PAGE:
2 min read

The Battle for the Net has always been about real people

That’s why we’re organizing artists and creators to highlight how net neutrality makes their work possible

Fight for the Future works on a wide range of issues that intersect with technology and the Internet. But we care about these issues because of how they impact real people.

This is why we’ve been fighting for net neutrality for years, because despite what the telecommunications industry wants you to think, real people do benefit from net neutrality protections. And without it, there are real consequences.

Internet access has become a basic necessity for everyone - especially since the start of the COVID-19 pandemic. It allows us to access education, employment, healthcare, entertainment, banking, and more. During the height of the pandemic, many artists and creators turned to the Internet via livestreams, ebooks, and other methods of generating online income.

Now, artists are facing unprecedented threats to their livelihoods and ability to express themselves freely and safely. Corporations want to use artificial intelligence to replace their work; Big Tech platforms rake in record profits year after year, while paying pennies to creators; billionaires buy and sell the platforms that they depend on for a living like they’re trading cards.

The Sun Always Shines on TV, Johnny Thornton, 2019, Mixed media on canvas, 40x30 inches

Corporate greed and control are at the root of these harms. And while many policy changes are needed to protect art and give power back to artists, one of the most important is the restoration of strong Title II net neutrality protections at the Federal Communications Commission (FCC).

As a quick reminder, net neutrality protections ensure that we get to decide what we do online, without interference from companies like Verizon and Comcast. That means they can’t block, throttle, favor, or try to extract payments from online services. Title II is what allows the FCC to prevent ISPs from abusing their gatekeeper power, and to ensure that everyone has access to affordable Internet.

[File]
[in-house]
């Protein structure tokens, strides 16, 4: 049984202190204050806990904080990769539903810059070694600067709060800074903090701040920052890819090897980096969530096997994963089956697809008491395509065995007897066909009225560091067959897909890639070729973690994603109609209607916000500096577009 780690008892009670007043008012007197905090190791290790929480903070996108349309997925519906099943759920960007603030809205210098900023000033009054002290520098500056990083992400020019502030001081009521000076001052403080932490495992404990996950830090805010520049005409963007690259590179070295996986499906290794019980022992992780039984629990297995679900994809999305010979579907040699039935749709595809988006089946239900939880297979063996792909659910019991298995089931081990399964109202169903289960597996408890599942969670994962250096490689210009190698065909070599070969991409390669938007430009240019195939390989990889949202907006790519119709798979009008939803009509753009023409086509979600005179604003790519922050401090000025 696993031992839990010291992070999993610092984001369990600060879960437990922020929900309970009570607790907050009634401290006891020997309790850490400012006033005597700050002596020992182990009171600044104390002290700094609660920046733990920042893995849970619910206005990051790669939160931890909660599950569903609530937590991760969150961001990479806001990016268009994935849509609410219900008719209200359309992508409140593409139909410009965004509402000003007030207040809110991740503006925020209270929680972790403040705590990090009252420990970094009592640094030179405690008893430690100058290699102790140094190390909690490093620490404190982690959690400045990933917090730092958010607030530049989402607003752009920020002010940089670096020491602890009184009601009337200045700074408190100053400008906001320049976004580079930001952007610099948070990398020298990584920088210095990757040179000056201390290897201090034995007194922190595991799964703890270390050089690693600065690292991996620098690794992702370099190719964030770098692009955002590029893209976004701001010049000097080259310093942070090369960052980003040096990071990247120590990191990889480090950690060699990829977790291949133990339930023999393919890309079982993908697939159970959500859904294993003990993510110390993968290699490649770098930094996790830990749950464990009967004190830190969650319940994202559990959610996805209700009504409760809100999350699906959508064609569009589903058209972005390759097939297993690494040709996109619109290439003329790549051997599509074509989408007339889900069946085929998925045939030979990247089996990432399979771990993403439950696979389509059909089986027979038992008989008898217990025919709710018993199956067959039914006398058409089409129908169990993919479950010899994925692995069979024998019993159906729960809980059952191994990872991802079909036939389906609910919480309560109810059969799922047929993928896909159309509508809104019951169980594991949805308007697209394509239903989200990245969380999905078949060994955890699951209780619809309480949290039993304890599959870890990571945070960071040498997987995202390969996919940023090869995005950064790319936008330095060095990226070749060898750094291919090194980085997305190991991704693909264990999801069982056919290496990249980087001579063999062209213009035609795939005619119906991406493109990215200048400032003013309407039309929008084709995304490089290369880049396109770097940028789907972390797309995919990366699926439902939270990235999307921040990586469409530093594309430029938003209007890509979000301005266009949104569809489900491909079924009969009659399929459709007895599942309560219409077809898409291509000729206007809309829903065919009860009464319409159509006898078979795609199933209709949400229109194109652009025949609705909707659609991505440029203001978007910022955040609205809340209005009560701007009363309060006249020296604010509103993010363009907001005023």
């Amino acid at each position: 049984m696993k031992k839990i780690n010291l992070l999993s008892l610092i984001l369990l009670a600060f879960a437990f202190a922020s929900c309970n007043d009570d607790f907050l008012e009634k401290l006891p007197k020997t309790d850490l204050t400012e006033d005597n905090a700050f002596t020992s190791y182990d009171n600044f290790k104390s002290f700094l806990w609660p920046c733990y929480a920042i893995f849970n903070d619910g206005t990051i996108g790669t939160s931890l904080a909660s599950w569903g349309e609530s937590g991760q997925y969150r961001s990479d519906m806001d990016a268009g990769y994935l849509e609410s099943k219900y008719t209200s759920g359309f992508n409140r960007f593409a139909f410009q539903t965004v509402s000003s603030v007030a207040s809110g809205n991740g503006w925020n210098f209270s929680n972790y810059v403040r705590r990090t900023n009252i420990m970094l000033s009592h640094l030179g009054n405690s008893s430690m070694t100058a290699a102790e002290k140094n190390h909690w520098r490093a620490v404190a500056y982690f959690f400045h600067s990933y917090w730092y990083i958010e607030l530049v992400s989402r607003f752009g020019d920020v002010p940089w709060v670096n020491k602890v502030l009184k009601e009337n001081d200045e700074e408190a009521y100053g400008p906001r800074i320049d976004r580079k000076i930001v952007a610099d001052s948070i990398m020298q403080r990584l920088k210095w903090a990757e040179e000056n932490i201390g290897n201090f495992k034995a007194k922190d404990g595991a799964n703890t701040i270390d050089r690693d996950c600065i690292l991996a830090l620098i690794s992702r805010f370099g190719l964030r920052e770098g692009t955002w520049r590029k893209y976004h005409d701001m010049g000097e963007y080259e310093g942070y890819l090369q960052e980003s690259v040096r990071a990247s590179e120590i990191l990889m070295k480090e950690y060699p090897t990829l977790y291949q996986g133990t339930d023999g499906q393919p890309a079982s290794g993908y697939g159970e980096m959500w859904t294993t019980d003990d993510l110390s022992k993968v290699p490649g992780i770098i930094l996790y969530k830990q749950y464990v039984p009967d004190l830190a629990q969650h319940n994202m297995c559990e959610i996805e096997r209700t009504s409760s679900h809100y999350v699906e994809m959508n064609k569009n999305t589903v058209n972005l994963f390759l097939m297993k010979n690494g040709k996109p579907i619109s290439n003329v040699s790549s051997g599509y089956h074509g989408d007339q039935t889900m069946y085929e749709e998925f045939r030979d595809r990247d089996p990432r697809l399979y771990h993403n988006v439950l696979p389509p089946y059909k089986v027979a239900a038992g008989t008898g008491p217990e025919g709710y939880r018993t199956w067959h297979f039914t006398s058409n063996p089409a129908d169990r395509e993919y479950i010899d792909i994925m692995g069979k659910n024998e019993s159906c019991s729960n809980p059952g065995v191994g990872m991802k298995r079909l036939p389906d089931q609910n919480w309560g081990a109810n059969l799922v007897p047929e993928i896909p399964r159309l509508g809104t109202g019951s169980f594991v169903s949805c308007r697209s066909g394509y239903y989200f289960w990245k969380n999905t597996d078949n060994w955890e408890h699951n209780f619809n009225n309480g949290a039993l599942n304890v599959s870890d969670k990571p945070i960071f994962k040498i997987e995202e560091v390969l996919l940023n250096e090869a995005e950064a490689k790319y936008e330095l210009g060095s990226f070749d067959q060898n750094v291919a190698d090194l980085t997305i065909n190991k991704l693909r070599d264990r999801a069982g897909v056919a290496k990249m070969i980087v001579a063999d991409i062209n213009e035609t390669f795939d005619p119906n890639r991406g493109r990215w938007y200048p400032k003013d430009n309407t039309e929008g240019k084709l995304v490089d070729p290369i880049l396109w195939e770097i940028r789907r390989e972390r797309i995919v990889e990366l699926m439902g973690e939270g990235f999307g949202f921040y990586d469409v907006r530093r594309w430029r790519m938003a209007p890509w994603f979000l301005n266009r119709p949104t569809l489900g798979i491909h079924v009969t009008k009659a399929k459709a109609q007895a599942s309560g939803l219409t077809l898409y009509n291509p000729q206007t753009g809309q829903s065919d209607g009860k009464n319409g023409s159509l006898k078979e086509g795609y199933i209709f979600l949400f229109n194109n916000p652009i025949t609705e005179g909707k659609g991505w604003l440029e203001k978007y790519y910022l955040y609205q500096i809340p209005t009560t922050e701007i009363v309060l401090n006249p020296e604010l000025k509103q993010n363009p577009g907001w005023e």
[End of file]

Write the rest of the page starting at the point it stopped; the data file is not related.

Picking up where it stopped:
Without national net neutrality protections, it’s only a matter of time before telecom giants like AT&T, Verizon, and T-Mobile start trying to charge for online services that artists depend on, or build pay-to-play fast lanes only affordable to companies like Google (YouTube), Amazon (Kindle, Audible, Goodreads), Spotify, and Instagram. That will only entrench the monopoly power of these giants, making it nearly impossible for artists to find or build alternatives with more just and transparent business practices.

Artists are not fools. They know that if Big Telecom giants squeeze access fees from Big Tech companies, these monopolies will put corporate profits before struggling artists and pass those costs along to them. And smaller, more independent platforms that actually cater to artists' needs could shut down entirely. Fees like this are so high in South Korea that Twitch is actually shutting down there in February because it became too expensive to operate.

Now more than ever, artists and creative workers need new indie outlets and platforms, and to build those we need net neutrality. Millions of people fought for these protections, and millions more protested when the Trump administration callously repealed them.

This is why we’re organizing artists and creators to once again engage in the fight for net neutrality. We’ve been circulating this letter, which already has an awesome list of signers that will be released on Tuesday the 16th, in advance of the deadline for FCC comments on their proposed rule.

The Telecommunications Industry is using all of its resources to fight this process - to stop it entirely or to water down the FCC’s rule. We know the FCC wants to do the right thing, but we must ensure they have all the support they need to actually do it. If you’re an artist or creator please sign on, or forward to anyone you know who fits the bill.